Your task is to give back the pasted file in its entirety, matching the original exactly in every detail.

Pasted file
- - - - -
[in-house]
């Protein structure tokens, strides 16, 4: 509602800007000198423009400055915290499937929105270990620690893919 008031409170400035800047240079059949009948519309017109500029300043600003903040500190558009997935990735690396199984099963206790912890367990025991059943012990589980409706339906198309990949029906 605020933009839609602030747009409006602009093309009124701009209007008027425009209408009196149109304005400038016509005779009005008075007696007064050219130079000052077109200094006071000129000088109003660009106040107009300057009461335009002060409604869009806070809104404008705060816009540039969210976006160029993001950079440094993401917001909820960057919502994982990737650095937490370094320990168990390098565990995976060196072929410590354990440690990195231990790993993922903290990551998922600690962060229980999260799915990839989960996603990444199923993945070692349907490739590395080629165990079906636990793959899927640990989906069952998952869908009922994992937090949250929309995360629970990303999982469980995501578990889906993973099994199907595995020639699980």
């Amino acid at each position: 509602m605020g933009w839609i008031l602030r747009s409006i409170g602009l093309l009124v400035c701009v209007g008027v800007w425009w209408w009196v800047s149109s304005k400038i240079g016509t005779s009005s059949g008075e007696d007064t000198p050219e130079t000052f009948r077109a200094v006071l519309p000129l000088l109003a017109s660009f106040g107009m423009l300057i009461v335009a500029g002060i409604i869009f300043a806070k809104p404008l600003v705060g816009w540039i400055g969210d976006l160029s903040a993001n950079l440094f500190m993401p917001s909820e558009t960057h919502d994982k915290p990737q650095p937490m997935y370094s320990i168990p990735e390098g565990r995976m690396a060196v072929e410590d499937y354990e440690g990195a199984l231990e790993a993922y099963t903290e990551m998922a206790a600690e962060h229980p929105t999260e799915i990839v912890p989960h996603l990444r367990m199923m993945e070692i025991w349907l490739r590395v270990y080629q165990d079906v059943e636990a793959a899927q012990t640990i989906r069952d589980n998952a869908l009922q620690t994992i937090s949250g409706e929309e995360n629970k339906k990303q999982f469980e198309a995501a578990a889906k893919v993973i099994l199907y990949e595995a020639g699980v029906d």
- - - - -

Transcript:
[in-house]
């Protein structure tokens, strides 16, 4: 509602800007000198423009400055915290499937929105270990620690893919 008031409170400035800047240079059949009948519309017109500029300043600003903040500190558009997935990735690396199984099963206790912890367990025991059943012990589980409706339906198309990949029906 605020933009839609602030747009409006602009093309009124701009209007008027425009209408009196149109304005400038016509005779009005008075007696007064050219130079000052077109200094006071000129000088109003660009106040107009300057009461335009002060409604869009806070809104404008705060816009540039969210976006160029993001950079440094993401917001909820960057919502994982990737650095937490370094320990168990390098565990995976060196072929410590354990440690990195231990790993993922903290990551998922600690962060229980999260799915990839989960996603990444199923993945070692349907490739590395080629165990079906636990793959899927640990989906069952998952869908009922994992937090949250929309995360629970990303999982469980995501578990889906993973099994199907595995020639699980």
């Amino acid at each position: 509602m605020g933009w839609i008031l602030r747009s409006i409170g602009l093309l009124v400035c701009v209007g008027v800007w425009w209408w009196v800047s149109s304005k400038i240079g016509t005779s009005s059949g008075e007696d007064t000198p050219e130079t000052f009948r077109a200094v006071l519309p000129l000088l109003a017109s660009f106040g107009m423009l300057i009461v335009a500029g002060i409604i869009f300043a806070k809104p404008l600003v705060g816009w540039i400055g969210d976006l160029s903040a993001n950079l440094f500190m993401p917001s909820e558009t960057h919502d994982k915290p990737q650095p937490m997935y370094s320990i168990p990735e390098g565990r995976m690396a060196v072929e410590d499937y354990e440690g990195a199984l231990e790993a993922y099963t903290e990551m998922a206790a600690e962060h229980p929105t999260e799915i990839v912890p989960h996603l990444r367990m199923m993945e070692i025991w349907l490739r590395v270990y080629q165990d079906v059943e636990a793959a899927q012990t640990i989906r069952d589980n998952a869908l009922q620690t994992i937090s949250g409706e929309e995360n629970k339906k990303q999982f469980e198309a995501a578990a889906k893919v993973i099994l199907y990949e595995a020639g699980v029906d």